Friday, October 28, 2011

Drawing Animals: Roseate Spoonbill

Today's animal is the roseate spoonbill.
The roseate spoonbill (Ajaia ajaja), is an unusual wading bird that breeds from the Gulf states all the way down to Chile and Argentina. There is nothing quite like a spoonbill, with their flat, spatula-like bill and, in this species, its bright pink color. Their feathers were once highly prized for use in lady's fans. It's such a common and easily recognized animal along the Gulf that they were included in the Disney movie The Princess and the Frog, which is set in Louisiana, during the "Dig a Little Deeper" sequence. Image is from Wikimedia Commons under a creative commons license.
My interpretation, which scanned a little oddly

Thursday, October 27, 2011

Guess the Genotype #29

Today's dog was suggested to me by M.C. of The House of Two Bows. Can you guess his genotype? What about his breed?

Images are copyright to BRAT

















Wednesday, October 26, 2011

Unusual Breed: Appenzeller Sennenhund

An Appenzeller Sennenhund in Poland. It is also known as the Appenzeller mountain dog and Appenzell cattle dog.
A "Havannah brown" Appenzeller
This breed is one of the four Swiss breeds known as Sennenhunde. The other three are the greater Swiss mountain dog (Grosser Schweizer Sennenhund), Bernese mountain dog (Berner Sennenhund), and Entlebuch cattle dog (Entlebucher Sennenhund). All four of the breeds are characterized by a distinctive tricolor appearance with fairly moderate white markings. However, occasionally other colorings are seen. The Appenzeller, for instance, also comes in a "Havannah brown" tricolor, with a liver base instead of black. It is the only one of the four breeds with a curled tail, and it is also medium in size, with a desired height of 50-56 cm.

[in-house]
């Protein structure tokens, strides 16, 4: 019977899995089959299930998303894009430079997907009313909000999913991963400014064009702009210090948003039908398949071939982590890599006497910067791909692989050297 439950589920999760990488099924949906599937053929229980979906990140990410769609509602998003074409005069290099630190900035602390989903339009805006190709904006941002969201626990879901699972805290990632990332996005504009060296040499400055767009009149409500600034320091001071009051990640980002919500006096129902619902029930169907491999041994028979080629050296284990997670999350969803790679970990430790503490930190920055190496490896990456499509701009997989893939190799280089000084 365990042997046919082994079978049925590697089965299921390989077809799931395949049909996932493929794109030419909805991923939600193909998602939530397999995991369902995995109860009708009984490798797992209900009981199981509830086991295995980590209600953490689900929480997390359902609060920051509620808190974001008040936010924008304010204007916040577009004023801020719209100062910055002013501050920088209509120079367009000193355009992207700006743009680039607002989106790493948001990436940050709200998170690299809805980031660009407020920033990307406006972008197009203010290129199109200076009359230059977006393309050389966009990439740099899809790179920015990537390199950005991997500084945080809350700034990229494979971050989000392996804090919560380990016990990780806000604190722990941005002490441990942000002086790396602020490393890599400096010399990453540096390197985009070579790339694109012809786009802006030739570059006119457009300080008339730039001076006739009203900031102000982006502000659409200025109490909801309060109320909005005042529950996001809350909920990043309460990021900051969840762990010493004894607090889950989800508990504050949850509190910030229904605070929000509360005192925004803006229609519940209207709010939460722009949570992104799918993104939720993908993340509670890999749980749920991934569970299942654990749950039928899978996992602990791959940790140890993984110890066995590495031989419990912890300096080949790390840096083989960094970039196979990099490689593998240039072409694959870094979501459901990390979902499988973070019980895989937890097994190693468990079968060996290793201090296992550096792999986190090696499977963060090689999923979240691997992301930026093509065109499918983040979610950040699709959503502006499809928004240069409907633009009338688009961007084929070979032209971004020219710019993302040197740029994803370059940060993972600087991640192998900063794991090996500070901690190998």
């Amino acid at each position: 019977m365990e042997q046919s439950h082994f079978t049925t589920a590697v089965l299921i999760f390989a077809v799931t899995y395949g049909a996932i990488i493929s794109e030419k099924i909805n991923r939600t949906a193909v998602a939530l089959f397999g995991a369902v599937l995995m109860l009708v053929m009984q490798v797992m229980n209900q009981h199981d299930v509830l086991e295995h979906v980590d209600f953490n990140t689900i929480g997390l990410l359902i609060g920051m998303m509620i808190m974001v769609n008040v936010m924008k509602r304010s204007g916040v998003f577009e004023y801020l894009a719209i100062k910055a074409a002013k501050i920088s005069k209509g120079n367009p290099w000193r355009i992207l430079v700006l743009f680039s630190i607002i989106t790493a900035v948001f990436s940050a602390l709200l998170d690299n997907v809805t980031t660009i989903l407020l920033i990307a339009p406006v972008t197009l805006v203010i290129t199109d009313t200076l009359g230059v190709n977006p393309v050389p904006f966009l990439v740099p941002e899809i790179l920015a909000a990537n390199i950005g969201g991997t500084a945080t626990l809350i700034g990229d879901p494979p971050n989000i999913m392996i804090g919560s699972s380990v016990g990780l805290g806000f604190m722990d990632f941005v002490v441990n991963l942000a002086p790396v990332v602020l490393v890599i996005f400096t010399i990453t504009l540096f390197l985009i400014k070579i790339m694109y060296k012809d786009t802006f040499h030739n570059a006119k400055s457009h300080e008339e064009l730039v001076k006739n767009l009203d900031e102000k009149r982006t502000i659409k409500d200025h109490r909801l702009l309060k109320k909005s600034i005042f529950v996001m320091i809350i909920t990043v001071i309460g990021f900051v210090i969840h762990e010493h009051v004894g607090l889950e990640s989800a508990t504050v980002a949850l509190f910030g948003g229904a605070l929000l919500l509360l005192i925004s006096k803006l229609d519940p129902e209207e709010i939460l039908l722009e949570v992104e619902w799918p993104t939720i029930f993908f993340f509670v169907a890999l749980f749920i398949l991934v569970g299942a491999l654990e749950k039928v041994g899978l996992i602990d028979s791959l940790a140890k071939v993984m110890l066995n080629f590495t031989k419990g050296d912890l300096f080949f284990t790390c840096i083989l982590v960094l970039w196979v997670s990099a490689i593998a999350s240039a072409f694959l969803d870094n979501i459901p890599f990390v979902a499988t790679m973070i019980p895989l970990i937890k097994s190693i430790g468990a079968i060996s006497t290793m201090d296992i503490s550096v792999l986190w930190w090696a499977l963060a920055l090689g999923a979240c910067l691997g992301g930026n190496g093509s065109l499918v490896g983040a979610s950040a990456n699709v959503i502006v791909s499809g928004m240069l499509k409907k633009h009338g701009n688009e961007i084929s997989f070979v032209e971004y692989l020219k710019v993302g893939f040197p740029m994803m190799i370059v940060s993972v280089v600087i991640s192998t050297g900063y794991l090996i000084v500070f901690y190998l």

The Appenzeller Sennenhund originally comes from what is believed to be either a cross of local herding dogs and Roman mastiff-types or from native stock that predated more modern dog breeds. It was not bred for type, but instead for their abilities to herd, act as livestock guardians, and also as watchdogs. The dogs were meant to be very utilitarian, and had to be fast and alert, and able to do their work well on small portions of food. Selective breeding using the herding dogs in the region of Appenzell really began after 1914, when the first breed standard was written. This is when the dogs that would become the Appenzeller Sennenhund were isolated from the other Swiss dogs, and the many-colored, high-pitched barker began to become what the breed is today.

An Appenzeller puppy
Overall, the breed is fairly health, with hip dysplasia being the biggest issue in the breed. They can also have epilepsy, thyroid or eye issues, and are prone to bloat. A more commonly quoted problem with the breed is personality problems coming from a lack of exercise or training. They can become obsessive barkers, probably partly due to the fact that barking was a trait selected for in the past.

Sources are the Appenzeller Sennenhund Club, American Kennel Club, Fédération Cynologique Internationale, and the Appenzeller Sennenhund: Home of the Swiss Alps dog breed. Images are from Wikimedia Commons under creative commons licenses: one, two, three.

Crazy Plants: Ginkgo

Today's crazy plant is a living fossil.

A close up of the leaves of Ginkgo biloba.
Fossil Ginkgo leaf from the Eocene